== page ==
Baz shook his head. “Fortunately the livestock seems to have been quite well looked after.” He threw the newspaper on to the fire. “Look we should start pack if we are going to catch the evening ferry.”

* * *

The Toulouse pack ploughed through the Gloucester pack for the umpteenth time. Cherry and White bodies were strewn across the pitch as Toulouse ran in their fifth try “Bugger!” Baz flicked the “off” button on the remote. He would have kicked Hamilton in frustration, but knew that he might live to regret it. Instead he hurled epithets at the sleeping hound, who was sprawled over the precious D’Apice rug, blocking all the heat from the fire

“Great, lumbering, useless hairy beast!”

Hamilton didn’t stir. He appeared to be oblivious to Baz’s curses, continuing to make slobbering noises as he dreamed of chasing rabbits across the Fumblings parkland (or it may have been OG  – Hamilton wasn’t choosy). Then Baz’s nose suddenly twitched as it was assailed by a particularly pungent doggie fart. Gasping, Baz fled from the study and out into the entrance hall, opened the main door and drew in a deep gulp of fresh air.

At that moment, Stephanie was slinking down the main staircase in her brand new Fuimaono-Sapolu mini-dress above knee-length boots, fashioned for her by Colazzo of Milan. When she saw Baz coughing helplessly by the main door, she ran over to him. “Baz, what’s the matter? You’ve gone all red.”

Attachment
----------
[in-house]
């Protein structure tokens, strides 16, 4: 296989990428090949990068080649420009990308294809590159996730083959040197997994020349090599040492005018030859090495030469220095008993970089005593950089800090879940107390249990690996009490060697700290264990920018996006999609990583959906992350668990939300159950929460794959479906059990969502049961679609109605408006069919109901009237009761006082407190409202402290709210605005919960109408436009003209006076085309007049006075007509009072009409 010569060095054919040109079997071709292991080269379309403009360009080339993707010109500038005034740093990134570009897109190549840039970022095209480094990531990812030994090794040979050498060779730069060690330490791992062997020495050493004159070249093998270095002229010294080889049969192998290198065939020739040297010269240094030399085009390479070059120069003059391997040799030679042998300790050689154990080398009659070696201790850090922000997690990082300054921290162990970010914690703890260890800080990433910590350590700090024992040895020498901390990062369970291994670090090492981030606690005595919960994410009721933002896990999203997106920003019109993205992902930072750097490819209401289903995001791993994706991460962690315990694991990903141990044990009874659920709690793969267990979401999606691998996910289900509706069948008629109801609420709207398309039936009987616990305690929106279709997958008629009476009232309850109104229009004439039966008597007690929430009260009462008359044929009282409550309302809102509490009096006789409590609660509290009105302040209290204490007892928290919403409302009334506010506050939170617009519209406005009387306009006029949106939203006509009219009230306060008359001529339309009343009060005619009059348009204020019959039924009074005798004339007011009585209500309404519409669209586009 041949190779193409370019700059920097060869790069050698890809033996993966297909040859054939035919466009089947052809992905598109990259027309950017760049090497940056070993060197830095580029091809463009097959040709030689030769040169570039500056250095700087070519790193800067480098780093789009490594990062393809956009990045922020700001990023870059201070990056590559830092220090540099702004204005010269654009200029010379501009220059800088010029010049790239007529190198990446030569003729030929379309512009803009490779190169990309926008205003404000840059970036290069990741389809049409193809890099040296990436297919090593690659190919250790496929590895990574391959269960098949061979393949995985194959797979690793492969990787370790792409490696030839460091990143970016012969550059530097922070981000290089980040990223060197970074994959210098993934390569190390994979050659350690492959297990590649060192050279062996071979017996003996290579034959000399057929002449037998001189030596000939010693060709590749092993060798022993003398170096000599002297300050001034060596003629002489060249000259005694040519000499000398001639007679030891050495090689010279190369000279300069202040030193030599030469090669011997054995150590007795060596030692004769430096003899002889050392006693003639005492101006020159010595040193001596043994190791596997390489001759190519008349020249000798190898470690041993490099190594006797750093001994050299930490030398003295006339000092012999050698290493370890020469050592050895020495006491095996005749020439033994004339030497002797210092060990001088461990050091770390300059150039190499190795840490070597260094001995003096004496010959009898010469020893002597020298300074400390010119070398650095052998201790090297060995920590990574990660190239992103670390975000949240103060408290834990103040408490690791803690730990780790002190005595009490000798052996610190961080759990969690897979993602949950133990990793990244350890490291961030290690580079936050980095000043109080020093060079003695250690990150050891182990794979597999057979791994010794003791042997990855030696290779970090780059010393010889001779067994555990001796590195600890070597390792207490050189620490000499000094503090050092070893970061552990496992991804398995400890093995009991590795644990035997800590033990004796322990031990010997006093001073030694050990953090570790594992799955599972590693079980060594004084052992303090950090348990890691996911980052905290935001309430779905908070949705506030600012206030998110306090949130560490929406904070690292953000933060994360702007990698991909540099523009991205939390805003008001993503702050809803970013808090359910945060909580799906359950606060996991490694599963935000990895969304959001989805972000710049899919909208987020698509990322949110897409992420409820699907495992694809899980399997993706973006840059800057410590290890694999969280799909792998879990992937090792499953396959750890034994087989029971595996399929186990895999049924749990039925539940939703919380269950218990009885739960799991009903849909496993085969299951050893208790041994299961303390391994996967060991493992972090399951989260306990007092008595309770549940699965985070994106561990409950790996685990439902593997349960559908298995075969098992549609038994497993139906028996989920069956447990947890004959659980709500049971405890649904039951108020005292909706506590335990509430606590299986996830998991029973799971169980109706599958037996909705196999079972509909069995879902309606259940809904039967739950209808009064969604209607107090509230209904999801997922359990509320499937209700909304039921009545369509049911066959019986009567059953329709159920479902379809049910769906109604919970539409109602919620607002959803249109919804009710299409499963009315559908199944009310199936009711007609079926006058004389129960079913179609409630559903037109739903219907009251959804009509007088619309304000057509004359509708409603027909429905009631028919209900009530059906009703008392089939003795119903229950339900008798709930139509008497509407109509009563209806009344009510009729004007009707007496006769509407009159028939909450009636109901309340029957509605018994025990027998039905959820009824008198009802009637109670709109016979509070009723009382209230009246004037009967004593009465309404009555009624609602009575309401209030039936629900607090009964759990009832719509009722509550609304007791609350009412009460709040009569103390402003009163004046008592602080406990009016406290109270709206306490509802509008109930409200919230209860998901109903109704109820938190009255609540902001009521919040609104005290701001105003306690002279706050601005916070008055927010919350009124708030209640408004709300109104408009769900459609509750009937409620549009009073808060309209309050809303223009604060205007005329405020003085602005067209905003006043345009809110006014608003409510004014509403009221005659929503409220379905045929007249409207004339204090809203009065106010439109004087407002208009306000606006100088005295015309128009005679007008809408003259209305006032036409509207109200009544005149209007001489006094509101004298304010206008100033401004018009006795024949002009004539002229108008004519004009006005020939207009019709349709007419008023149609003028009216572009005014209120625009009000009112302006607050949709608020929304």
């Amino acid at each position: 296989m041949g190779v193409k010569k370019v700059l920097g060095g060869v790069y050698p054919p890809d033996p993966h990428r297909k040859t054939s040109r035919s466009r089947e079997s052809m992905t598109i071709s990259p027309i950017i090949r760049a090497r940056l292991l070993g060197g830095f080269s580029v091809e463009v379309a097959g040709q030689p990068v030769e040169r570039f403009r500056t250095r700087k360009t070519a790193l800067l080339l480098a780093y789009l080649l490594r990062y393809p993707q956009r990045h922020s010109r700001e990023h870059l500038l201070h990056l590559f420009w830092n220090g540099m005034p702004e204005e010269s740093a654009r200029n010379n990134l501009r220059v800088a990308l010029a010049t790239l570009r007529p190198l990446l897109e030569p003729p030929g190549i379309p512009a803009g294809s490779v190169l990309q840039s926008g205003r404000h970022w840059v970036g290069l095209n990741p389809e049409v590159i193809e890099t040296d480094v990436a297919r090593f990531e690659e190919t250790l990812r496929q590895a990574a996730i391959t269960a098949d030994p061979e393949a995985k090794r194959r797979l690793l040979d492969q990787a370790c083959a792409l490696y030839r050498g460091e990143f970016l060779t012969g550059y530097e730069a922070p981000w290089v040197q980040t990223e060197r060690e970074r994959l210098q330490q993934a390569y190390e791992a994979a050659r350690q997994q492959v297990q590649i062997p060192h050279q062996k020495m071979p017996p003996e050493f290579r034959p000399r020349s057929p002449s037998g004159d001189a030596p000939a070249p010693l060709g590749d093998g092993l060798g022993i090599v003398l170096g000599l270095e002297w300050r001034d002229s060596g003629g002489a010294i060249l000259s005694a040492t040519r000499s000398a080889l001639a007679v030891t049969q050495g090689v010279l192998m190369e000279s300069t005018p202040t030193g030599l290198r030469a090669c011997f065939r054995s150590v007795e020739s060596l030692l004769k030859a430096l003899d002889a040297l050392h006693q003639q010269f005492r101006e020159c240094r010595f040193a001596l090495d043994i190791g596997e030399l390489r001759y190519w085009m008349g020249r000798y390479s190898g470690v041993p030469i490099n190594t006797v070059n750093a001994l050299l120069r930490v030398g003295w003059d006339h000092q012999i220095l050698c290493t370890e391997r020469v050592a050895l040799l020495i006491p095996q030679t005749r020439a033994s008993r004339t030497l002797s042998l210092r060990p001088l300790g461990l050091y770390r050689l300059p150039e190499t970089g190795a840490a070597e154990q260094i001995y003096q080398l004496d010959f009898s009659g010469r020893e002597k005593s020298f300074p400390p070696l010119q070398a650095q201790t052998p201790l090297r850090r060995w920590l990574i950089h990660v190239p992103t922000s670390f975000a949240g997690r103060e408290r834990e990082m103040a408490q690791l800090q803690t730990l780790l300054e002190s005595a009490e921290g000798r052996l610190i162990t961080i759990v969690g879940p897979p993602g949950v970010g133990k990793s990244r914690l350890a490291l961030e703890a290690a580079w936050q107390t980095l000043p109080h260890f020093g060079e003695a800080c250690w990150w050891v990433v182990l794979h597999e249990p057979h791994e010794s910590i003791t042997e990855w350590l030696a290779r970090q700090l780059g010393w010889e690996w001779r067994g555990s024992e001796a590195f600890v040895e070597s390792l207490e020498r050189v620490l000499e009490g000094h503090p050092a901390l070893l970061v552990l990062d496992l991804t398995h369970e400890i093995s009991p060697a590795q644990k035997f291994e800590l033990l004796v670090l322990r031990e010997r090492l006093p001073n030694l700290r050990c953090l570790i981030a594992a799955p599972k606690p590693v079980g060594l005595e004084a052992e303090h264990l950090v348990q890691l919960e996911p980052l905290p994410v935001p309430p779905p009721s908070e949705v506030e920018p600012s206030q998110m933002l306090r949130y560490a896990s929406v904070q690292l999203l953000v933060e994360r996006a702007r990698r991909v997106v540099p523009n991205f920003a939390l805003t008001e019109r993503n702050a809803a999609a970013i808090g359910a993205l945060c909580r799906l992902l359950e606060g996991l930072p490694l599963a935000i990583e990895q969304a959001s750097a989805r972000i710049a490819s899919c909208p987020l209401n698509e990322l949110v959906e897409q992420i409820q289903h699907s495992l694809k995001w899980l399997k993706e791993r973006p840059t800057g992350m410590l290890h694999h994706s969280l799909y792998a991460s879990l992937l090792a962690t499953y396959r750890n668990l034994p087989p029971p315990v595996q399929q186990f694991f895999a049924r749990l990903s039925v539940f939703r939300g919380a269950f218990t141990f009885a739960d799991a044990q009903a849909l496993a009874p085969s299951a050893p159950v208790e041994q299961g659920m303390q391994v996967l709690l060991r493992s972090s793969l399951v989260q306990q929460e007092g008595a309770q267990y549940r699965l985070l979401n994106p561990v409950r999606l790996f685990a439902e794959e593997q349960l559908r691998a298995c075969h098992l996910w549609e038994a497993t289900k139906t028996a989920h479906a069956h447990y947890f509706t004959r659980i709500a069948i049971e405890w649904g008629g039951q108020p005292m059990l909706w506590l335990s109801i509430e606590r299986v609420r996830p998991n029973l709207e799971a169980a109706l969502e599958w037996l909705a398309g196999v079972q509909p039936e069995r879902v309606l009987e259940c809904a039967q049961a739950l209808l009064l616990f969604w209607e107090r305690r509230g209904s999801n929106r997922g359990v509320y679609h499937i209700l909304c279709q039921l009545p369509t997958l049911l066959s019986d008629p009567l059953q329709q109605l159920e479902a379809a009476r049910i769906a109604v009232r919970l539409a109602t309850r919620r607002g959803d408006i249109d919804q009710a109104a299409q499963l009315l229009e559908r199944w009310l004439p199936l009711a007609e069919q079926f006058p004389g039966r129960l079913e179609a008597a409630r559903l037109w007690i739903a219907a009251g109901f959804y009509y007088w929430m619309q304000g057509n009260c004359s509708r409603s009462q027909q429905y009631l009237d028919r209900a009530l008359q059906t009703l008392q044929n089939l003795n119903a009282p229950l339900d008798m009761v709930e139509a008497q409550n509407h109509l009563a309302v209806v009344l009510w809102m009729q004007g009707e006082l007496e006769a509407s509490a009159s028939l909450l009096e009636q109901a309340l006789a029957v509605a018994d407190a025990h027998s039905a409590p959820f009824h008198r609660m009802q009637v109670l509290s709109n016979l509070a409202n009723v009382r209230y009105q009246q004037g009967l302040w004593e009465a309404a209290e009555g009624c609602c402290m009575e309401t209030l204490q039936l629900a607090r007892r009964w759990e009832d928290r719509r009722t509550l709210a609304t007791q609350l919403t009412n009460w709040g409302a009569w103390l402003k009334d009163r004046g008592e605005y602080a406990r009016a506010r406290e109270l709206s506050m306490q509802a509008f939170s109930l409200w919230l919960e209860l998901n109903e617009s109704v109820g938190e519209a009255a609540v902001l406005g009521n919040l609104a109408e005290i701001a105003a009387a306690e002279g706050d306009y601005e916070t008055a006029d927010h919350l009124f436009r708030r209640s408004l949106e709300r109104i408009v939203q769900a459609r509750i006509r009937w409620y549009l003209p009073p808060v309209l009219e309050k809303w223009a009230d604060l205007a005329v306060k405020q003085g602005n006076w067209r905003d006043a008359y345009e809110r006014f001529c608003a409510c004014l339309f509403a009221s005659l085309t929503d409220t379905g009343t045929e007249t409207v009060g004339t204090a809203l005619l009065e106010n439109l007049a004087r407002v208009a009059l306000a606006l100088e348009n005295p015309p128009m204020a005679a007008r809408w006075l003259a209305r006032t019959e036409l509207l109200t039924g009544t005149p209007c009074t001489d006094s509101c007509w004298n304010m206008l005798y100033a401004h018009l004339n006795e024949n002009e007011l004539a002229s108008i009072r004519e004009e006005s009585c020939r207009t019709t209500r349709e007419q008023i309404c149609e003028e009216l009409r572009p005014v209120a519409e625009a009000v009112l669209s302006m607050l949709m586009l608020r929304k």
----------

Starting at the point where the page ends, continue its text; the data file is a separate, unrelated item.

Baz caught his breath and spluttered. “I reckon the boys in Toulouse got off pretty lightly with the tear-gas.” He took his beautiful employee by her slender shoulders. “Look Steph, I need to do something positive, otherwise with our pack the way it is I think I am going to go out of my mind. I think it’s time we finished our Twickenham business. Maybe that will also help to distract Shedweb from our injury list. I’m sure it will cheer everybody up – even GB83.”

Sitting at the long dining table with his fourth glass of Chateau Bastareaud ’83, Baz was feeling emboldened. Camilla was sitting next to Stephanie, the three of them huddled arounf Baz’s Sonofsamsung Graphene laptop.

Camilla, in contrast to her employer, looked worried. “Baz, Smirkey said that if this got out, then it could have devastating effects on the UK economy.”

Baz scoffed. “We’ve seen the numbers for ourselves, they are not anything like the those  the old rascal was quoting. I think that the PRL might have got to him – or Sarries for that matter – I’m still struggling to work out who is the bigger villain in all this. Sarries are as guilty as hell of course and they deserve to go right down to the bottom of South West Three, but unless the report gets out somehow, there will always be idiots saying that they were stitched up by the other clubs.”

Camilla shrugged. “Okay then. I suppose we had better do it.”

Baz turned and looked at Stephanie expectantly.  “So, have you got the Fannyscanner?”

Stephanie extended her fingers to reveal the tiny device in the palm of her hand. She She placed it carefully in front of her on the polished mahogany table. “Are we going to post it to them?”

Baz shook his head. “No, that might smell fishy. We’ll send it to them via this server.”

Baz typed ftp.skynews.net into the address bar in his browser. He took the Fannyscanner delicately between his thumb and forefinger. “Now all we need to do is download this little beauty…”